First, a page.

- Poloz keeps the element of surprise, will move "cautiously" on future hikes
- Growth, policy expectations and sentiment all point to the downside
- Longer-term weakness dependent on future growth and oil prices
Bank of Canada Governor Poloz likes to keep an element of surprise in his announcements. Following the BoC’s first interest rate hike last summer, many expected the Bank to wait until October for its next rate hike. The upcoming October meeting will include a refresh of the BoC’s Monetary Policy Report – a detailed study of economic conditions, as well as a press conference. Instead, Poloz decided to keep the market on its toes by hiking in September without telegraphing his intentions in advance and without a follow-up press conference.
Inflation and currency now in the BoC’s crosshairs
His speech at an event in St. John’s yesterday followed a similar pattern. After having the market believe that the Bank was committed to policy normalization, despite weak inflation and substantial consumer debt, Poloz backtracked in his outlook. Specifically, he said that the BoC is looking to move “cautiously” with regards to future interest rate hikes. He also raised concerns regarding the currency, saying the strength of the Canadian dollar “complicates” future inflation. Future interest rate hikes are expected to be “data dependent”, with inflation being “front and center”.
Policy, data and sentiment all point to the downside
With government spending-induced economic growth near a peak, the Bank of Canada backtracking from its commitment to normalize interest rates and stretched speculator sentiment, the outlook for the Canadian dollar is far from rosy.
Economic growth near multi-year highs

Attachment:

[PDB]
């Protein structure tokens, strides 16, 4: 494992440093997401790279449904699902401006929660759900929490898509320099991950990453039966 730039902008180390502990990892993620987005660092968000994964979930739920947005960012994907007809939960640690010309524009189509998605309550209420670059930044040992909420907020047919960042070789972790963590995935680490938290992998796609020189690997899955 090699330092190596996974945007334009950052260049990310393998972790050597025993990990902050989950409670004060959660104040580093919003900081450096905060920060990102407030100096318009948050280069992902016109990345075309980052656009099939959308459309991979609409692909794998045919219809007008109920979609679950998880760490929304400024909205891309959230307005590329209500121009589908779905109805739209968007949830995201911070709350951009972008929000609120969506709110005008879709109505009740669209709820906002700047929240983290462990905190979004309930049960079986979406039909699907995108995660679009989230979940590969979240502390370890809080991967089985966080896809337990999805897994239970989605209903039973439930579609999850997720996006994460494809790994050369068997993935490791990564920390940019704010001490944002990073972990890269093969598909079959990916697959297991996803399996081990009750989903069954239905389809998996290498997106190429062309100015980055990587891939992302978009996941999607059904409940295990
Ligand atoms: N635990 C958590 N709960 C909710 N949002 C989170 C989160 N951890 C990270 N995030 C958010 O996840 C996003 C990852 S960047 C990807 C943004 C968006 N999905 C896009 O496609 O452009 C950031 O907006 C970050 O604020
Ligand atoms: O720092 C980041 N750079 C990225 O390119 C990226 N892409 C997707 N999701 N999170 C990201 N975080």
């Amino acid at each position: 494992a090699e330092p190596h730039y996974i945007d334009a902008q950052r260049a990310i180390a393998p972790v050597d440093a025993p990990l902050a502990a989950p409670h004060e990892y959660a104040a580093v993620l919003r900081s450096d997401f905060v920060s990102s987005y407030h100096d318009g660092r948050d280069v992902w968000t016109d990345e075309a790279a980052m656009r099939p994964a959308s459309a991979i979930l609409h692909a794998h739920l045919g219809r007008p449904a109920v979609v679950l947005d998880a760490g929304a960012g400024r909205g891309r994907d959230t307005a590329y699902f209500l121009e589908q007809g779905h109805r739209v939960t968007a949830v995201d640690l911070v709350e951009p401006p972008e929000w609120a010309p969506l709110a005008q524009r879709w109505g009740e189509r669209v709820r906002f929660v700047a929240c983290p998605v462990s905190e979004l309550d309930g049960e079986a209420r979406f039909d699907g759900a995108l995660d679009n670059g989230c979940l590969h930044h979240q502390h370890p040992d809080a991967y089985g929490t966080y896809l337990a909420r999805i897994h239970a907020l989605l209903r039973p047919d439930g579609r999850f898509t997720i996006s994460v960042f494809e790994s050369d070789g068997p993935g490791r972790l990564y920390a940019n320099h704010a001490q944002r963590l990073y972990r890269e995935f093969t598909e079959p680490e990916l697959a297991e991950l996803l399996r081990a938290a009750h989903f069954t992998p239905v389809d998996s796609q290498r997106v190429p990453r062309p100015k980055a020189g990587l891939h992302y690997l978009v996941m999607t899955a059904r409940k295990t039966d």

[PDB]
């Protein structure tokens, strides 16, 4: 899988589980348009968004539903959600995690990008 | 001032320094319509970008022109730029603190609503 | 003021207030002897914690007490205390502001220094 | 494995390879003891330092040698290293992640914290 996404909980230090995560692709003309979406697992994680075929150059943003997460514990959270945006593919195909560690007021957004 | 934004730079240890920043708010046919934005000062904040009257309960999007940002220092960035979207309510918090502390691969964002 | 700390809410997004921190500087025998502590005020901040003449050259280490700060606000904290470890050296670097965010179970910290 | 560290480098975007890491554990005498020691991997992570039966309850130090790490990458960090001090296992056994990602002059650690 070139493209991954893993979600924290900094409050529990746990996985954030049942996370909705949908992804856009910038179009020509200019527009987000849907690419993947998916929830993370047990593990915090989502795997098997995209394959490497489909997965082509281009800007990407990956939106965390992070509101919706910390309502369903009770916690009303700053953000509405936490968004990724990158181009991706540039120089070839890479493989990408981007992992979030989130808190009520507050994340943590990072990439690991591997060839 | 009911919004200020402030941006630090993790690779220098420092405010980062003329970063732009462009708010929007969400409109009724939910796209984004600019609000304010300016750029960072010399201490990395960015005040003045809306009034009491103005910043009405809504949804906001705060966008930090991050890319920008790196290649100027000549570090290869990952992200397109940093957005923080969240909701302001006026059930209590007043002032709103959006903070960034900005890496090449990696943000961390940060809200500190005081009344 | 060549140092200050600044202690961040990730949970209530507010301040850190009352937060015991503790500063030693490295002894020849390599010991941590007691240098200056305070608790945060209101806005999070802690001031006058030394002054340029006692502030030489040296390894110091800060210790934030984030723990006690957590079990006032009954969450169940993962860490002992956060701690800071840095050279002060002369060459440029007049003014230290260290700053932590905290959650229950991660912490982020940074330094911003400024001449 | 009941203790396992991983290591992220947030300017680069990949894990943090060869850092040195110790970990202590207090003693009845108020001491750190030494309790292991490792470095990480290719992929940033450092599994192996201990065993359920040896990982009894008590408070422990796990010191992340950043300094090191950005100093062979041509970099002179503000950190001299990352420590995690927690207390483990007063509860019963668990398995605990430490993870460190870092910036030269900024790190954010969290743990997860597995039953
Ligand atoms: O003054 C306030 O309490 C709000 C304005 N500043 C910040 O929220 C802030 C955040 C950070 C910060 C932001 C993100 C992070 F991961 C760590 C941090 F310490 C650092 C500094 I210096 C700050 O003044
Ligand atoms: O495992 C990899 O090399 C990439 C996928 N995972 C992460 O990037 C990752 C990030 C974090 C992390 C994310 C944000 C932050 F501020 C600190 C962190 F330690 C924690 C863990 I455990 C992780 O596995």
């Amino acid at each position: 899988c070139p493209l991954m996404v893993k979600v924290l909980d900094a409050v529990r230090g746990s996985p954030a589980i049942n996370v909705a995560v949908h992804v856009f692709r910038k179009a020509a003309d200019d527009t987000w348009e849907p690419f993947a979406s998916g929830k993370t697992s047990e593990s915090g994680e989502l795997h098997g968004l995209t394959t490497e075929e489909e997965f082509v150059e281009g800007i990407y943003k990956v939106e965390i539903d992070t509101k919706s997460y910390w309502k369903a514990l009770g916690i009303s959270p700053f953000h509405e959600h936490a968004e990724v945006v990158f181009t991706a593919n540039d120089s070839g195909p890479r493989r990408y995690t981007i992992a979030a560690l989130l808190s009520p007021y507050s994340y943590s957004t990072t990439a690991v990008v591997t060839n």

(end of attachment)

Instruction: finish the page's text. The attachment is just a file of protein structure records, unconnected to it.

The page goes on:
While Canada amazed the world with its economic growth figures in 2017, a closer look at the data suggests that much of the growth came from the current government’s deficit spending program (specifically, its infrastructure budget). Another issue is that the economy was mired from the after-effects of falling oil prices last year. Thus delivering high rates of year-on-year growth was relatively easier. As the impact of government spending is now fully baked into 2017, high rates of economic growth will be much harder to achieve in the future. A historical perspective of GDP growth is shown below for reference:
Economy likely to roll over, with inflation still below target
Canada is unlikely to sustain 4%+ rates of growth in the future, and economic data is likely to weaken from here in rate-of-change terms. Once growth rolls over, the BoC will have few reasons to raise rates with inflation remaining below target.
Long loonie is a consensus favorite
Looking at investor sentiment, futures data continues to show that the consensus is long the Canadian dollar. An overview of historical positioning in Canadian dollar futures contracts is shown below:
Speculator sentiment looking stretched
With large speculator positions almost two standard deviations above the 1-year average, the Canadian dollar is highly susceptible to a pullback. While extremes in futures positioning do not always foreshadow reversals, the loonie is clearly in the danger zone.
Reflecting back on 2017, the Canadian dollar has benefited this year from higher-than-expected GDP growth, surprise interest rate hikes and a recent resurgence in oil prices. As the continuation of two of the three factors now looks less certain, the path of least resistance for the loonie is to continue weakening. After maintaining a bullish outlook on the currency since last summer, we’ve recently downgraded our outlook on the Canadian dollar in the medium-term to bearish.
Whether or not the current rout turns into long term weakness depends on how these factors evolve. If economic growth slows significantly from here coupled with another oil shock, USD/CAD should have no problem returning to the 1.30s.